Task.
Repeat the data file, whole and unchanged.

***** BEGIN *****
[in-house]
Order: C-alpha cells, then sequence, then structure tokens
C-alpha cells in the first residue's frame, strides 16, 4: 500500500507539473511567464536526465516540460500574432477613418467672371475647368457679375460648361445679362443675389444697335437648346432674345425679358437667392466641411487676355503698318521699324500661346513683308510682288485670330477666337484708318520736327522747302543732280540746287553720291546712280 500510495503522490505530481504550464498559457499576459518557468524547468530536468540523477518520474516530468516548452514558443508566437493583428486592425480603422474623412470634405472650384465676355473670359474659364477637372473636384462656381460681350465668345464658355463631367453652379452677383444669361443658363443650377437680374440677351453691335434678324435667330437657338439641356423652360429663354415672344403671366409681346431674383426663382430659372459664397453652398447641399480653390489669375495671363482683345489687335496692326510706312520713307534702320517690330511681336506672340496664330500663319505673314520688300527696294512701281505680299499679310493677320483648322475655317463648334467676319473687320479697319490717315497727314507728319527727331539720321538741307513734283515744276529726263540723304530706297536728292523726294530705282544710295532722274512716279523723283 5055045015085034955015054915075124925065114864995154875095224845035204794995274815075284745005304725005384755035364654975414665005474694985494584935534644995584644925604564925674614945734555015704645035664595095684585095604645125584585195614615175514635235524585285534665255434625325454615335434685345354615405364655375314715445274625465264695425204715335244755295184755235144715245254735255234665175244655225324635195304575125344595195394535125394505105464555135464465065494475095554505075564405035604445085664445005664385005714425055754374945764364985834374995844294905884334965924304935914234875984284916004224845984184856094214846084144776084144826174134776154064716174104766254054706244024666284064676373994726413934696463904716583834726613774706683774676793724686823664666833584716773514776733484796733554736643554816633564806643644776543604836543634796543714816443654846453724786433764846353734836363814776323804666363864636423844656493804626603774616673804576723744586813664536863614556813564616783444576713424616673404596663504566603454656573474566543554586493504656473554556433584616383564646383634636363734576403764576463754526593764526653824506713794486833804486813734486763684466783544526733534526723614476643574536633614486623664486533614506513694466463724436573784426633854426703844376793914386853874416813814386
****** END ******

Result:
[in-house]
Order: C-alpha cells, then sequence, then structure tokens
C-alpha cells in the first residue's frame, strides 16, 4: 500500500507539473511567464536526465516540460500574432477613418467672371475647368457679375460648361445679362443675389444697335437648346432674345425679358437667392466641411487676355503698318521699324500661346513683308510682288485670330477666337484708318520736327522747302543732280540746287553720291546712280 500510495503522490505530481504550464498559457499576459518557468524547468530536468540523477518520474516530468516548452514558443508566437493583428486592425480603422474623412470634405472650384465676355473670359474659364477637372473636384462656381460681350465668345464658355463631367453652379452677383444669361443658363443650377437680374440677351453691335434678324435667330437657338439641356423652360429663354415672344403671366409681346431674383426663382430659372459664397453652398447641399480653390489669375495671363482683345489687335496692326510706312520713307534702320517690330511681336506672340496664330500663319505673314520688300527696294512701281505680299499679310493677320483648322475655317463648334467676319473687320479697319490717315497727314507728319527727331539720321538741307513734283515744276529726263540723304530706297536728292523726294530705282544710295532722274512716279523723283 5055045015085034955015054915075124925065114864995154875095224845035204794995274815075284745005304725005384755035364654975414665005474694985494584935534644995584644925604564925674614945734555015704645035664595095684585095604645125584585195614615175514635235524585285534665255434625325454615335434685345354615405364655375314715445274625465264695425204715335244755295184755235144715245254735255234665175244655225324635195304575125344595195394535125394505105464555135464465065494475095554505075564405035604445085664445005664385005714425055754374945764364985834374995844294905884334965924304935914234875984284916004224845984184856094214846084144776084144826174134776154064716174104766254054706244024666284064676373994726413934696463904716583834726613774706683774676793724686823664666833584716773514776733484796733554736643554816633564806643644776543604836543634796543714816443654846453724786433764846353734836363814776323804666363864636423844656493804626603774616673804576723744586813664536863614556813564616783444576713424616673404596663504566603454656573474566543554586493504656473554556433584616383564646383634636363734576403764576463754526593764526653824506713794486833804486813734486763684466783544526733534526723614476643574536633614486623664486533614506513694466463724436573784426633854426703844376793914386853874416813814386